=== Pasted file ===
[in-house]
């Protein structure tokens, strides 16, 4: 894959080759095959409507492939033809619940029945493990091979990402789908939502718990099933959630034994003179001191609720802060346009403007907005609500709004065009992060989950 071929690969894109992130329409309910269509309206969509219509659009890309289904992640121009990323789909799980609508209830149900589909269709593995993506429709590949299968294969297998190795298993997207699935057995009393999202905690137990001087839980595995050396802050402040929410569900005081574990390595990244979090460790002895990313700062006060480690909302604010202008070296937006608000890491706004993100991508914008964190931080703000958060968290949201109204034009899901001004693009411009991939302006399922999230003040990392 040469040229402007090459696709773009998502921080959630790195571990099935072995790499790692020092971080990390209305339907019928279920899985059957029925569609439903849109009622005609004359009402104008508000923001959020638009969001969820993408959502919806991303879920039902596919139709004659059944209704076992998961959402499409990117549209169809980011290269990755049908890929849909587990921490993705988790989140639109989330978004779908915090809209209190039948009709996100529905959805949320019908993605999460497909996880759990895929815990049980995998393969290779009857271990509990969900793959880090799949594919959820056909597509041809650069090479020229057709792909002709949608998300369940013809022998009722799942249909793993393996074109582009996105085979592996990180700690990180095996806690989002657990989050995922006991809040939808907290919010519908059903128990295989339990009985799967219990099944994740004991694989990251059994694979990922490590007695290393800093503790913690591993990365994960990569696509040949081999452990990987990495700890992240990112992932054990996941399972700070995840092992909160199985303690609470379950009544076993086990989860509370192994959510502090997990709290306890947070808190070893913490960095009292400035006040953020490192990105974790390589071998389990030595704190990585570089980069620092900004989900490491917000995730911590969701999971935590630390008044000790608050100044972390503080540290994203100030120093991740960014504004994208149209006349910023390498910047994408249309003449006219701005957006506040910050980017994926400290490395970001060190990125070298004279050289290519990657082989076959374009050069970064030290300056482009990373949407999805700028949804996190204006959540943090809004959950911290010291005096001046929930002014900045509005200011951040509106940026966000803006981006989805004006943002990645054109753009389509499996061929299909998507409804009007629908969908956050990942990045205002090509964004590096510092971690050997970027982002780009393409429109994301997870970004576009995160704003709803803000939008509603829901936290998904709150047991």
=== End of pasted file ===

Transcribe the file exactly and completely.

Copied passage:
[in-house]
């Protein structure tokens, strides 16, 4: 894959080759095959409507492939033809619940029945493990091979990402789908939502718990099933959630034994003179001191609720802060346009403007907005609500709004065009992060989950 071929690969894109992130329409309910269509309206969509219509659009890309289904992640121009990323789909799980609508209830149900589909269709593995993506429709590949299968294969297998190795298993997207699935057995009393999202905690137990001087839980595995050396802050402040929410569900005081574990390595990244979090460790002895990313700062006060480690909302604010202008070296937006608000890491706004993100991508914008964190931080703000958060968290949201109204034009899901001004693009411009991939302006399922999230003040990392 040469040229402007090459696709773009998502921080959630790195571990099935072995790499790692020092971080990390209305339907019928279920899985059957029925569609439903849109009622005609004359009402104008508000923001959020638009969001969820993408959502919806991303879920039902596919139709004659059944209704076992998961959402499409990117549209169809980011290269990755049908890929849909587990921490993705988790989140639109989330978004779908915090809209209190039948009709996100529905959805949320019908993605999460497909996880759990895929815990049980995998393969290779009857271990509990969900793959880090799949594919959820056909597509041809650069090479020229057709792909002709949608998300369940013809022998009722799942249909793993393996074109582009996105085979592996990180700690990180095996806690989002657990989050995922006991809040939808907290919010519908059903128990295989339990009985799967219990099944994740004991694989990251059994694979990922490590007695290393800093503790913690591993990365994960990569696509040949081999452990990987990495700890992240990112992932054990996941399972700070995840092992909160199985303690609470379950009544076993086990989860509370192994959510502090997990709290306890947070808190070893913490960095009292400035006040953020490192990105974790390589071998389990030595704190990585570089980069620092900004989900490491917000995730911590969701999971935590630390008044000790608050100044972390503080540290994203100030120093991740960014504004994208149209006349910023390498910047994408249309003449006219701005957006506040910050980017994926400290490395970001060190990125070298004279050289290519990657082989076959374009050069970064030290300056482009990373949407999805700028949804996190204006959540943090809004959950911290010291005096001046929930002014900045509005200011951040509106940026966000803006981006989805004006943002990645054109753009389509499996061929299909998507409804009007629908969908956050990942990045205002090509964004590096510092971690050997970027982002780009393409429109994301997870970004576009995160704003709803803000939008509603829901936290998904709150047991």